When Jesus entered Jerusalem like a triumphant conqueror, many were astonished at the majesty of his bearing; but when a short while afterward he entered upon his passion, his appearance was ignoble, an object of derision. If today’s procession and passion are considered together, in the one Jesus appears as sublime and glorious, in the other as lowly and suffering. The procession makes us think of the honor reserved for a king, whereas the passion shows us the punishment due to a thief. In the one Jesus is surrounded by glory and honor, in the other “he has neither dignity nor beauty.” In the one he is the joy of all and the glory of the people, in the other“ the butt of men and the laughing stock of the people.” In the one he receives the acclamation: “Hosanna to the Son of David! Blessed is he who comes as the king of Israel”; in the other there are shouts that he is guilty of death and he is reviled for having set himself up as king of Israel. In the procession the people meet Jesus with palm branches, in the passion they slap him in the face and strike his head with a rod. In the one they extol him with praises, in the other they heap insults upon him. In the one they compete to lay their clothes in his path, in the other he is stripped of his own clothes. In the one he is welcomed to Jerusalem as a just king and savior, in the other he is thrown out of the city as a criminal, condemned as an impostor. In the one he is mounted on an ass and accorded every mark of honor; in the other he hangs on the wood of the cross, torn by whips, pierced with wounds, and abandoned by his own. If, then, we want to follow our leader without stumbling through prosperity and through adversity, let us keep our eyes upon him, honored in the procession, undergoing ignominy and suffering in the passion, yet unshakably steadfast in all such changes of fortune (Guerric of Igny).

The Church has prepared us step by step for this sacred experience [of Holy Week].... Each week the sound rose higher, and louder. Although Mother Church often spoke about the Cross and the resurrection, she did so in veiled signs and figures, as if she feared exposing a most precious object to profane eyes. Not until this moment does she remove the curtain. Now we see the Holy of Holies; and more than that, we are asked to participate in the most sublime drama of religious history.…We should not call it a week of mourning, for Cross and resurrection are inseparable. Christ’s redemptive work did not end with death, it continues on in the victory of His resurrection. Therefore, we must not separate the passion from the resurrection, but rather regard the Cross as the way to Easter victory. The liturgy does not make this week one of sorrowful lamentation or tearful sympathising with our suffering Lord. That was the medieval approach. No, through the whole week there runs a note of victory and joy, a realisation that Christ’s sacred passion was a prerequisite to Easter glory. We cannot understand the Church’s liturgy unless we keep this in mind (Fr. Pius Parsch).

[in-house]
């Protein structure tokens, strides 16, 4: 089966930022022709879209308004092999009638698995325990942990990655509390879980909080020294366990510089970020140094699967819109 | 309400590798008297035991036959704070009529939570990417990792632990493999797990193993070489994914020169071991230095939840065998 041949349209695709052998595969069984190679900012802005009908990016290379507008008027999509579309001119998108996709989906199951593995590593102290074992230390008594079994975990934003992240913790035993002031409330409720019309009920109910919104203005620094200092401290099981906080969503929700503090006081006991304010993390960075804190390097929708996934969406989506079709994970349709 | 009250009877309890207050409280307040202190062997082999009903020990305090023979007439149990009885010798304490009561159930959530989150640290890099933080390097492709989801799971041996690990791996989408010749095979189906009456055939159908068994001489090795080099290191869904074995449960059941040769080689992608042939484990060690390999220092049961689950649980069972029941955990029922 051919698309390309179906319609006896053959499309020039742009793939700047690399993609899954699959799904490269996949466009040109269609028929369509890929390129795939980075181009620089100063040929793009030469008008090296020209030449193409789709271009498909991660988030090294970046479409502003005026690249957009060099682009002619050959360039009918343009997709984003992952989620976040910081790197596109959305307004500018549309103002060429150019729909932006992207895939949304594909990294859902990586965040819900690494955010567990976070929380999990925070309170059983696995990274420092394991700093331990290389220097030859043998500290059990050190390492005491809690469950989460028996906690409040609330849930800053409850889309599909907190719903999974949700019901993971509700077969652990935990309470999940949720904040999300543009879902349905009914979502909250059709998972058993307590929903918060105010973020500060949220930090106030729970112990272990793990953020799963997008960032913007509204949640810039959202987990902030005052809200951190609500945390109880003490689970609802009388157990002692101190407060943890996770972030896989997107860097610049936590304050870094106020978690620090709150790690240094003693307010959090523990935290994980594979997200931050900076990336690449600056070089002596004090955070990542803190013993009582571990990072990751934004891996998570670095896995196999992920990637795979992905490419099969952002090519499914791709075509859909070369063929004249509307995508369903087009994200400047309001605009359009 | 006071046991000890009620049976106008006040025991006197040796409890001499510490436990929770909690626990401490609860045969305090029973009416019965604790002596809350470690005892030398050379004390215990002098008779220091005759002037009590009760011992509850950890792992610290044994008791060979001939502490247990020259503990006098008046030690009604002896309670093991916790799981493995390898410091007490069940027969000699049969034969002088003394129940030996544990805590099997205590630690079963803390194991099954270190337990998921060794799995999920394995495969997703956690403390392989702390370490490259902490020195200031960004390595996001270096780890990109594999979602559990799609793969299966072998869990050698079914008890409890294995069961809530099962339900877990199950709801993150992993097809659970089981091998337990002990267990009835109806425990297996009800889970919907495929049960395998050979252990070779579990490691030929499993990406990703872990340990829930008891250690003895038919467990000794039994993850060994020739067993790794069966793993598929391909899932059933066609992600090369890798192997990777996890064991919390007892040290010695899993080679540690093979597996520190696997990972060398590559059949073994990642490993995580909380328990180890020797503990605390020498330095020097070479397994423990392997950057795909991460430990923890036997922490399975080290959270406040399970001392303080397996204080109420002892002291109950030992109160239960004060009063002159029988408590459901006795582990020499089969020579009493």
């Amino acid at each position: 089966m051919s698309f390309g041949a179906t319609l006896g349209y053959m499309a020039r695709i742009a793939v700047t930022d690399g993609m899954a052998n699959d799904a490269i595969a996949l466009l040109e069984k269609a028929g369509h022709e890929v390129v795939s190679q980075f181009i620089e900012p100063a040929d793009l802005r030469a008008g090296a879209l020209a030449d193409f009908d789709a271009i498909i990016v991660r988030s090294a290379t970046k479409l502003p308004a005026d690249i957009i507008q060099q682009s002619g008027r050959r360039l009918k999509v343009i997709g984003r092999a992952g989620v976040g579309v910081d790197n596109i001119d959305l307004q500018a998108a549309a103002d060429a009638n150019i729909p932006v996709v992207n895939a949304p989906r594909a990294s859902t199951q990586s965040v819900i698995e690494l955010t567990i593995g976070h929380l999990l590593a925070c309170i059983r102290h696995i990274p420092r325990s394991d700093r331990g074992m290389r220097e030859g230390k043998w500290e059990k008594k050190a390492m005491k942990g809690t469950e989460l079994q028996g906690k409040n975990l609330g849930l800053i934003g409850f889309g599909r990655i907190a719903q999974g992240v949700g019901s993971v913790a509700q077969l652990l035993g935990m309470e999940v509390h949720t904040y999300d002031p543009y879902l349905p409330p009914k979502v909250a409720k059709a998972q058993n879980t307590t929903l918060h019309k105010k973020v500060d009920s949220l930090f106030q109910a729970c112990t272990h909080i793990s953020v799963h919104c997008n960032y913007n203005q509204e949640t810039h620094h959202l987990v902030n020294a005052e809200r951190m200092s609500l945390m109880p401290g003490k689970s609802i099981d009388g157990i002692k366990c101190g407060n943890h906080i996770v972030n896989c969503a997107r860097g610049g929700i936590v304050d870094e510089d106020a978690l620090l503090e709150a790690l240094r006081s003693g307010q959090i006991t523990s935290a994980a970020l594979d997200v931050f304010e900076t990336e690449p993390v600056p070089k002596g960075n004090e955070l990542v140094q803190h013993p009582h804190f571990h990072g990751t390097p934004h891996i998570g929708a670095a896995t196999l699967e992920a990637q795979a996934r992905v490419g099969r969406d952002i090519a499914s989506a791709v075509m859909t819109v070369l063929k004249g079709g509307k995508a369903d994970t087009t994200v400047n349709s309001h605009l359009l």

Have we really understood the impoverishment that Christ endured? All was taken from him during the passion, even including the love that drove him to the cross. No longer did he savor his own love of God, no longer did he feel any spark of enthusiasm. His heart gave out, and a feeling of utter helplessness came over him. Truly he emptied himself. God’s merciful hand no longer sustained him. God’s countenance was hidden during the passion. Christ gaped into the darkness of nothingness and abandonment where God seemed to be no longer present. The Son of Man reached his destiny, stretched taut between a despising earth that had rejected him and a faceless heaven thundering God’s “No!” to sinful humankind. Jesus paid the price of human futility; he became utterly poor. In this total renunciation Jesus perfected and proclaimed in action what had taken place in the depths of his being. He professed and accepted our humanity; he took on and endured our lot; he stepped down from his divinity. He came to us where we really are—with our broken dreams and lost hopes, with the meaning of existence slipping through our fingers. He came and stood with us. He came struggling with his whole heart to help us say “Yes!” to our innate human poverty.  God’s fidelity to us is what gives us the courage to be true to ourselves! The legacy of God’s total commitment to humankind, the proof of God’s fidelity to our poverty, is the cross. The cross is the sacrament of poverty of spirit, and so the sacrament of authentic humanness in a sinful world. It is a sign that one human remained true to his humanity, that one person accepted his humanity in full and did so in obedience  to God. Hanging in utter weakness on the cross, Christ revealed the divine meaning of human existence. It says something for everyone. We hear that some Jews and some pagans find the cross scandalous and foolish. Today too, for enlightened humanitarians the cross often provokes only irony or weary skepticism. Such advocates of another kind of “humanity” are indifferent to the cross, too much so even to find it a scandal. What, then, is the cross to you  and me? (Fr. Johannes Baptist Metz).